It’s easy to become jaded working here. Like some biking Roman Emperors, we get all the latest and greatest two-wheeled pleasures lavished upon us on a daily basis. The sweetest cafés, the plumpest brats and the most exotic trackers – all hand peeled and fed to us from a silver platter. Let’s face it, it’d be pretty easy for us to become spoilt. What am I saying? We are spoilt. But just as we find ourselves nodding off into a cool bike-induced coma, this appears in our mail. So, like a proud ruler parading a never-seen-before rhinoceros to a boudoir full of amazed onlookers, we’d like to present to you the ‘Cross’. What is it? It’s Thrive Motorcycles, that’s what.
Written by Martin Hodgson.
Over the last decade we’ve seen the return of the Café Racer, the Tracker, the Bobber, the Scrambler and many of the bikes that dominated the scene in days gone by. Now the renaissance is taking its logical next step, a return of the small motorcycle companies building limited runs of handcrafted motorcycles that mirror the customer’s desire for vintage flare. One such start-up is Indiana-based Janus Motorcycles who, in the spirit of Harley Davidson and Norton, are reviving the small to big approach with an unwavering belief in quality manufacturing.
To celebrate the VMAX 30th anniversary, Yamaha approached JVB Moto to build a bike that would become a fitting tribute to the heritage of this legendary machine. It has even become more fitting because the original Japanese designer Kenji Ekuan passed away recently – who not only designed the VMAX but also the iconic Kikkoman soy sauce bottle. We are sure that JVB Moto’s design would have made Kenji proud. We wanted to find out more than the usual Yamaha press release, so we hit Jens vom Brauck with a few questions. He is a man whose work speaks louder than words, but we did try to get a few insights out of him:
Pipeburn: Must be a good feeling to be approached by the mighty Yamaha to build them a bike. How did it come about?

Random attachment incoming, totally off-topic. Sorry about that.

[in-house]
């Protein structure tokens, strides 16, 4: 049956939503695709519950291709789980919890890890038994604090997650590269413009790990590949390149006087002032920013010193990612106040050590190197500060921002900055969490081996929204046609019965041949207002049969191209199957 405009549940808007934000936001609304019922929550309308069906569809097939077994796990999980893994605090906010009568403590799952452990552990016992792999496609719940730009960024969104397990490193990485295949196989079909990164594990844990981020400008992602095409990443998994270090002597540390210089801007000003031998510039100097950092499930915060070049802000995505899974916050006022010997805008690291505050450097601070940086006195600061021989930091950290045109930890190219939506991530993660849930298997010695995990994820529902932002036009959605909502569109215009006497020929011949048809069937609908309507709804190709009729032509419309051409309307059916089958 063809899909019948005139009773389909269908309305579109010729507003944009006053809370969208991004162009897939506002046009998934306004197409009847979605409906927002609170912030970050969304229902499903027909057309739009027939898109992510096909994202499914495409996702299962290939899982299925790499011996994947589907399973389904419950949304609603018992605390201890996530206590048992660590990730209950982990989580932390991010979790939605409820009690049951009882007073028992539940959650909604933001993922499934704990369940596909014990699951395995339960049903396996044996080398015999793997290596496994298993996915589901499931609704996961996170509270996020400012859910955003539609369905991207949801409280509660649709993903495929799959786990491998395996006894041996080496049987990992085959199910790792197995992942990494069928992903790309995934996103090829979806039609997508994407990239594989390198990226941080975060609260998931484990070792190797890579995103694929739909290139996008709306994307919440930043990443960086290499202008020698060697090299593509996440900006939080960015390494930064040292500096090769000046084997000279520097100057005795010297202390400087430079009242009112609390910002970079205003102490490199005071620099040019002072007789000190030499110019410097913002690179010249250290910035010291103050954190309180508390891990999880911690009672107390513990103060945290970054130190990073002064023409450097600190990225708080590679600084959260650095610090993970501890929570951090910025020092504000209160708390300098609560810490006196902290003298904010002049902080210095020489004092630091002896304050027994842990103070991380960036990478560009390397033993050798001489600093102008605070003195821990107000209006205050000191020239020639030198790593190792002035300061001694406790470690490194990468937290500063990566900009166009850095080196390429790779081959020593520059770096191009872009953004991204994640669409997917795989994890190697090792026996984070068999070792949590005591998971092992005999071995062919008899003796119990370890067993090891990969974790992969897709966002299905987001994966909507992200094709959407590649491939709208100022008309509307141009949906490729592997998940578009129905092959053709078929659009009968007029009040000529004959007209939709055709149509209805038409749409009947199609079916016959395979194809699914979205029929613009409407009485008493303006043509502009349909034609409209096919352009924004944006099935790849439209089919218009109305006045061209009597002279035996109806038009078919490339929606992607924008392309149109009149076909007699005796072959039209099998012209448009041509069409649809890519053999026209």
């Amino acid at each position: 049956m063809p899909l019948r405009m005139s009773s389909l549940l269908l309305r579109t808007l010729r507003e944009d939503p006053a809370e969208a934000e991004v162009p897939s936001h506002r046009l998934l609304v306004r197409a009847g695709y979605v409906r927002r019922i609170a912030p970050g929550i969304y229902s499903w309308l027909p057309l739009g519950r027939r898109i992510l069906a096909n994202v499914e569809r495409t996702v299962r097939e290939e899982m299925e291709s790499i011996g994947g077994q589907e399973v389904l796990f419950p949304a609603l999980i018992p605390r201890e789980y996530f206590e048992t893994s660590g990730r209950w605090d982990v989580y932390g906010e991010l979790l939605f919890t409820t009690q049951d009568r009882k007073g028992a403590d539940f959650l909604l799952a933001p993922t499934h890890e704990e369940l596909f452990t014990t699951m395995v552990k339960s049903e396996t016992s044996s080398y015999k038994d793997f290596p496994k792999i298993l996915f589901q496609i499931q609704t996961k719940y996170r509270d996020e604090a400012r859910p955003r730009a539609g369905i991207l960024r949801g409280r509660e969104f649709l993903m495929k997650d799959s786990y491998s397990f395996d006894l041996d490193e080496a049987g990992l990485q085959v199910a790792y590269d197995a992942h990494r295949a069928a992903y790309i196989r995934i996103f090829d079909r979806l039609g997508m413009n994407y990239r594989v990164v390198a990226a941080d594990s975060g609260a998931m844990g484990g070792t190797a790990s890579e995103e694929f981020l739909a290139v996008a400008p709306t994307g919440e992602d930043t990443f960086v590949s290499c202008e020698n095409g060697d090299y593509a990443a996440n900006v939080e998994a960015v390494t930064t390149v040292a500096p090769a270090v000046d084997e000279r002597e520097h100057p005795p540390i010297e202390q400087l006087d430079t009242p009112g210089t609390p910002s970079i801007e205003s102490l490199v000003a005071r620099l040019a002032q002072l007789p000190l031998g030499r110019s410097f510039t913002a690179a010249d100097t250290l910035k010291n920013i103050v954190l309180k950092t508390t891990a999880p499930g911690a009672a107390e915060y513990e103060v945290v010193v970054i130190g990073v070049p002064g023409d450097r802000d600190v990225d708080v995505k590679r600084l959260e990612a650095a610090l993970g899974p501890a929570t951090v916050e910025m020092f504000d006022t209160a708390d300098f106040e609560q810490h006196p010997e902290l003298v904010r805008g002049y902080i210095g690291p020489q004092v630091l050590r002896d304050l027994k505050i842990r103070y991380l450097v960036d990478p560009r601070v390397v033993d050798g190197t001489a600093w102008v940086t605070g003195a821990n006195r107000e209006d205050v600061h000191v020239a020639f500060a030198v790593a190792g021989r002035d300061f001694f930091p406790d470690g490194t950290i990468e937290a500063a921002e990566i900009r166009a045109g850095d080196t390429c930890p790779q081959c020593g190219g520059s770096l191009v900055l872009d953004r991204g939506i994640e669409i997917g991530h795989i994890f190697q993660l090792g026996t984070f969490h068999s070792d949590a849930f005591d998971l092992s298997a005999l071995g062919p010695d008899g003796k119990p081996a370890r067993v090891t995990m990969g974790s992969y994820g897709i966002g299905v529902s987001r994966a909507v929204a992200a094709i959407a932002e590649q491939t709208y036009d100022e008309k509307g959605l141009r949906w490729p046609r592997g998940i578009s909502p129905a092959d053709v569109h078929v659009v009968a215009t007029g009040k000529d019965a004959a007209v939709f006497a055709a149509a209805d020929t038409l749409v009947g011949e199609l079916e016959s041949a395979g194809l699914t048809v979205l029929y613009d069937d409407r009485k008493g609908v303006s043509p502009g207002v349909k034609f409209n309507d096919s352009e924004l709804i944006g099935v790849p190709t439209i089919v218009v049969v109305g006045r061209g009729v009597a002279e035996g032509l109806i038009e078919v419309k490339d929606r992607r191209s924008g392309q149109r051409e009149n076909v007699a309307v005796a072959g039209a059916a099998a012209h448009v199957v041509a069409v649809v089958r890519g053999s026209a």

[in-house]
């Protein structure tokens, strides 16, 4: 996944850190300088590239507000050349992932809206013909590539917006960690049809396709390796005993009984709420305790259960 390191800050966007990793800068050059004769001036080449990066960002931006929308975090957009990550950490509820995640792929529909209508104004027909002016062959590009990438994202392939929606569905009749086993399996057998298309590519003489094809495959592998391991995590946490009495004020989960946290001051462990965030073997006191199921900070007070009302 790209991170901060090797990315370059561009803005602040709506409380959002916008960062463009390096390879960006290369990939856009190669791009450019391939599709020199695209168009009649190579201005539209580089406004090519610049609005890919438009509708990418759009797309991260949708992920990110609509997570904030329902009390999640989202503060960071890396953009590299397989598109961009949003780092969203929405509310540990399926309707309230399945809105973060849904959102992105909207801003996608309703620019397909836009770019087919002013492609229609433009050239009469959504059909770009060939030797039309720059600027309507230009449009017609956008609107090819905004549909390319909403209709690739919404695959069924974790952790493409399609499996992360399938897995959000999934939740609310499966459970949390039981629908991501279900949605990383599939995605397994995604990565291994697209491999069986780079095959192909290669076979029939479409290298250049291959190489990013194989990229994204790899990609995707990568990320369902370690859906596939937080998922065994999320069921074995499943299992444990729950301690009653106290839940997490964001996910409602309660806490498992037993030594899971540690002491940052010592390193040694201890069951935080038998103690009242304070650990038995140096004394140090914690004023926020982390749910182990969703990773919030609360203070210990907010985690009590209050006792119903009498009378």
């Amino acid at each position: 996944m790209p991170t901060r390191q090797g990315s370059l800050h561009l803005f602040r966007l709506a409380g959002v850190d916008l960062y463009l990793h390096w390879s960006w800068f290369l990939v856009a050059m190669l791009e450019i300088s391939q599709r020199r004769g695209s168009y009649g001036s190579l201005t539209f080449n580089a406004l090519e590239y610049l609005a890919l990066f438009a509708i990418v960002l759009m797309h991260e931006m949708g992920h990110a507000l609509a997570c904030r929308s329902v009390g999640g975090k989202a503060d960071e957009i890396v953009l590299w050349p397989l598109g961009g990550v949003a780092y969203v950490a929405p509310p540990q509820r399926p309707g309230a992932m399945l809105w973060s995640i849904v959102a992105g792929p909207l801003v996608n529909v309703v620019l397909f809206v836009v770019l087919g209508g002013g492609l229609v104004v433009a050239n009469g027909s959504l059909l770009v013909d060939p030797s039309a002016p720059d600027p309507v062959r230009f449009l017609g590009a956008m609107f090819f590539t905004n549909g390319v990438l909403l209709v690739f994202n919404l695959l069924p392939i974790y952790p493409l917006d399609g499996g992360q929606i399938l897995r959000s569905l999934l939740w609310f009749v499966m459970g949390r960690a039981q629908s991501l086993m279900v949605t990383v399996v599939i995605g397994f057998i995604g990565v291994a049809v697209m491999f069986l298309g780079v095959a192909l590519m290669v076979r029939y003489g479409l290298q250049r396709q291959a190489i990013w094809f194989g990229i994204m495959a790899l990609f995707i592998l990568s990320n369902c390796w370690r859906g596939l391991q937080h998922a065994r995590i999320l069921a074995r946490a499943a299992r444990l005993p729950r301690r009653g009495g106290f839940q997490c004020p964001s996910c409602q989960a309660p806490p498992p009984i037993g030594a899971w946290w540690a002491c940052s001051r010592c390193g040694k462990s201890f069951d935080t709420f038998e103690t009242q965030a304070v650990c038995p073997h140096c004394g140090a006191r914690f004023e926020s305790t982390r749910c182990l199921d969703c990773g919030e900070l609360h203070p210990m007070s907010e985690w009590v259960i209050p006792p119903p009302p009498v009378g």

Shun Miyazawa asked me when we met at Wheels & Waves in France last year. I just couldn’t say no.
Hot damn – where’d that year go? So with New Year’s so close you can almost smell the tequila, it’s time to look back at the past 12 months to see what rides really took our fancy. We’ve been doing a top 10 list for the past five years, and for the past two years we have been giving out the very shiny, very weighty Pipeburn trophy you see above to whoever takes the No.1 spot. In an art form with a distinct lack of real-world recognition, we like to think of it as our way of rewarding all the builder’s blood, sweat and tears. So we’ve gone back over every bike from this year to count your comments, tally Facebook likes and scientifically measure ‘woah’ to come up with our top 10 bikes for 2014. Enjoy.
Written by Ian Lee.
With a hot sun beating down, 45 degree Celsius heat just outside my front door, last week my thoughts drifted to the beach and how nice it would be to live near the ocean. Cool breezes, the sound of waves and a sweet ride to experience it all on. Then this bike appeared in my email inbox. Must be a sign. A sweet thumper, built with the surf in mind, this 1985 SR400 has been made over to suit the beach bum lifestyle. With a build brief that appeals to both form and function, this is definitely a bike I would be happy to ride on a sunny day. Or any other day for that matter.